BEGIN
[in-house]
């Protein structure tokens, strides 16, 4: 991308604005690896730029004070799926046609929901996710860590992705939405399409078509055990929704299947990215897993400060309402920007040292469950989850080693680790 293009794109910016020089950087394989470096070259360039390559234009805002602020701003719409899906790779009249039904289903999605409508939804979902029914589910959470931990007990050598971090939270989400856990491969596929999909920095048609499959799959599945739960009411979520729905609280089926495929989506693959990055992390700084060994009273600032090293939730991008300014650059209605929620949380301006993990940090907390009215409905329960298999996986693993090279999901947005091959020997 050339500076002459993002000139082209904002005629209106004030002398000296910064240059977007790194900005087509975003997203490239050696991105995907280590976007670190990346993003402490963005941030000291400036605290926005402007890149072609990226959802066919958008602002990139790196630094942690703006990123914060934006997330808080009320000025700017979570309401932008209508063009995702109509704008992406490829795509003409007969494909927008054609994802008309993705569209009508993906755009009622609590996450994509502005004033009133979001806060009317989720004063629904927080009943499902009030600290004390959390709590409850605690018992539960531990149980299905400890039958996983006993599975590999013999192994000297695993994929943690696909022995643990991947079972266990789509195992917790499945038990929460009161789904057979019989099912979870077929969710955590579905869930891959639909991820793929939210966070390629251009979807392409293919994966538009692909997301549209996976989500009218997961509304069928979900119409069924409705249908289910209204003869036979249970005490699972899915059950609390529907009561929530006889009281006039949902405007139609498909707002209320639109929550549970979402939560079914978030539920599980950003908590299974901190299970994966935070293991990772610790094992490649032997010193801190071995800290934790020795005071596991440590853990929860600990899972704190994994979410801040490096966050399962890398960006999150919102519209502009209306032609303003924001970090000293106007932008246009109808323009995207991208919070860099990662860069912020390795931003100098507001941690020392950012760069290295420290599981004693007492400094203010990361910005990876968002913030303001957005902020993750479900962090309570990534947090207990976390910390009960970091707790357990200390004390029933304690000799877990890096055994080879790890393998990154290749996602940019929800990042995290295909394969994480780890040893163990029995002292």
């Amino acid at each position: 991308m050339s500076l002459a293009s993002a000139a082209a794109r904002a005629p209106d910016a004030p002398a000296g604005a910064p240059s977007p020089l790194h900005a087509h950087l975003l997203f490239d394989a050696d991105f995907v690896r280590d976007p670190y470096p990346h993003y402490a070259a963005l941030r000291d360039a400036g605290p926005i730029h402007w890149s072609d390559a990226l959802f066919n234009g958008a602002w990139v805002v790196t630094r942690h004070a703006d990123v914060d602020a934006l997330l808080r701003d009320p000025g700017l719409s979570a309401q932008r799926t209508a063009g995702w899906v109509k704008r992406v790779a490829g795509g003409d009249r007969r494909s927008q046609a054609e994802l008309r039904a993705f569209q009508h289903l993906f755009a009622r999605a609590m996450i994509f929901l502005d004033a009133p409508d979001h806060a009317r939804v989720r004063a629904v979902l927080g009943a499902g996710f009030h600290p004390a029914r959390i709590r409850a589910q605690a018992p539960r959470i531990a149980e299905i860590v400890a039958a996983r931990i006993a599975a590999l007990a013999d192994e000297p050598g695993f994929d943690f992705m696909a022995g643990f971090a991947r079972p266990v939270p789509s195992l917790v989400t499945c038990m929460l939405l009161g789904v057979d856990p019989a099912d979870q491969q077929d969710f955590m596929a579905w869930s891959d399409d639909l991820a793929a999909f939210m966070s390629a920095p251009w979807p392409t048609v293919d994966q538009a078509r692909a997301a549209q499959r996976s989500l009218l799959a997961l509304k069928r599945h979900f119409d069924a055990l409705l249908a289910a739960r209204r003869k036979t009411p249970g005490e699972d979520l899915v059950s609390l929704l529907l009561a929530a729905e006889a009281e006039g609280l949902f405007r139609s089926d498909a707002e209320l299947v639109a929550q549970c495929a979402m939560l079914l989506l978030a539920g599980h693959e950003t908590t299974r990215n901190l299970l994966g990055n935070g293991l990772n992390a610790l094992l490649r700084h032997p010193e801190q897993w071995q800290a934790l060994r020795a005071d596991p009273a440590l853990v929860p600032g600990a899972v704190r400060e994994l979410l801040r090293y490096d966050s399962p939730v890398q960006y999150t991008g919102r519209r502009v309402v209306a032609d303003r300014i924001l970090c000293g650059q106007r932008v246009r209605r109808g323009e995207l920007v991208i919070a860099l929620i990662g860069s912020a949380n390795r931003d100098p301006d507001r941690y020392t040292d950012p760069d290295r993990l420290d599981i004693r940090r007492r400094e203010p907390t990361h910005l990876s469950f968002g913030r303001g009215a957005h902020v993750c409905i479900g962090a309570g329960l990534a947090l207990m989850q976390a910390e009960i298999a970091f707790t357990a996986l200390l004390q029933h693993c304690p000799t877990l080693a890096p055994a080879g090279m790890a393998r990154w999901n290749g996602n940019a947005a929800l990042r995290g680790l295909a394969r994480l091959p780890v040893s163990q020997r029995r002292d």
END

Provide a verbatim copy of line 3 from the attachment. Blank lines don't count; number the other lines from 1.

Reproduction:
């Amino acid at each position: 991308m050339s500076l002459a293009s993002a000139a082209a794109r904002a005629p209106d910016a004030p002398a000296g604005a910064p240059s977007p020089l790194h900005a087509h950087l975003l997203f490239d394989a050696d991105f995907v690896r280590d976007p670190y470096p990346h993003y402490a070259a963005l941030r000291d360039a400036g605290p926005i730029h402007w890149s072609d390559a990226l959802f066919n234009g958008a602002w990139v805002v790196t630094r942690h004070a703006d990123v914060d602020a934006l997330l808080r701003d009320p000025g700017l719409s979570a309401q932008r799926t209508a063009g995702w899906v109509k704008r992406v790779a490829g795509g003409d009249r007969r494909s927008q046609a054609e994802l008309r039904a993705f569209q009508h289903l993906f755009a009622r999605a609590m996450i994509f929901l502005d004033a009133p409508d979001h806060a009317r939804v989720r004063a629904v979902l927080g009943a499902g996710f009030h600290p004390a029914r959390i709590r409850a589910q605690a018992p539960r959470i531990a149980e299905i860590v400890a039958a996983r931990i006993a599975a590999l007990a013999d192994e000297p050598g695993f994929d943690f992705m696909a022995g643990f971090a991947r079972p266990v939270p789509s195992l917790v989400t499945c038990m929460l939405l009161g789904v057979d856990p019989a099912d979870q491969q077929d969710f955590m596929a579905w869930s891959d399409d639909l991820a793929a999909f939210m966070s390629a920095p251009w979807p392409t048609v293919d994966q538009a078509r692909a997301a549209q499959r996976s989500l009218l799959a997961l509304k069928r599945h979900f119409d069924a055990l409705l249908a289910a739960r209204r003869k036979t009411p249970g005490e699972d979520l899915v059950s609390l929704l529907l009561a929530a729905e006889a009281e006039g609280l949902f405007r139609s089926d498909a707002e209320l299947v639109a929550q549970c495929a979402m939560l079914l989506l978030a539920g599980h693959e950003t908590t299974r990215n901190l299970l994966g990055n935070g293991l990772n992390a610790l094992l490649r700084h032997p010193e801190q897993w071995q800290a934790l060994r020795a005071d596991p009273a440590l853990v929860p600032g600990a899972v704190r400060e994994l979410l801040r090293y490096d966050s399962p939730v890398q960006y999150t991008g919102r519209r502009v309402v209306a032609d303003r300014i924001l970090c000293g650059q106007r932008v246009r209605r109808g323009e995207l920007v991208i919070a860099l929620i990662g860069s912020a949380n390795r931003d100098p301006d507001r941690y020392t040292d950012p760069d290295r993990l420290d599981i004693r940090r007492r400094e203010p907390t990361h910005l990876s469950f968002g913030r303001g009215a957005h902020v993750c409905i479900g962090a309570g329960l990534a947090l207990m989850q976390a910390e009960i298999a970091f707790t357990a996986l200390l004390q029933h693993c304690p000799t877990l080693a890096p055994a080879g090279m790890a393998r990154w999901n290749g996602n940019a947005a929800l990042r995290g680790l295909a394969r994480l091959p780890v040893s163990q020997r029995r002292d």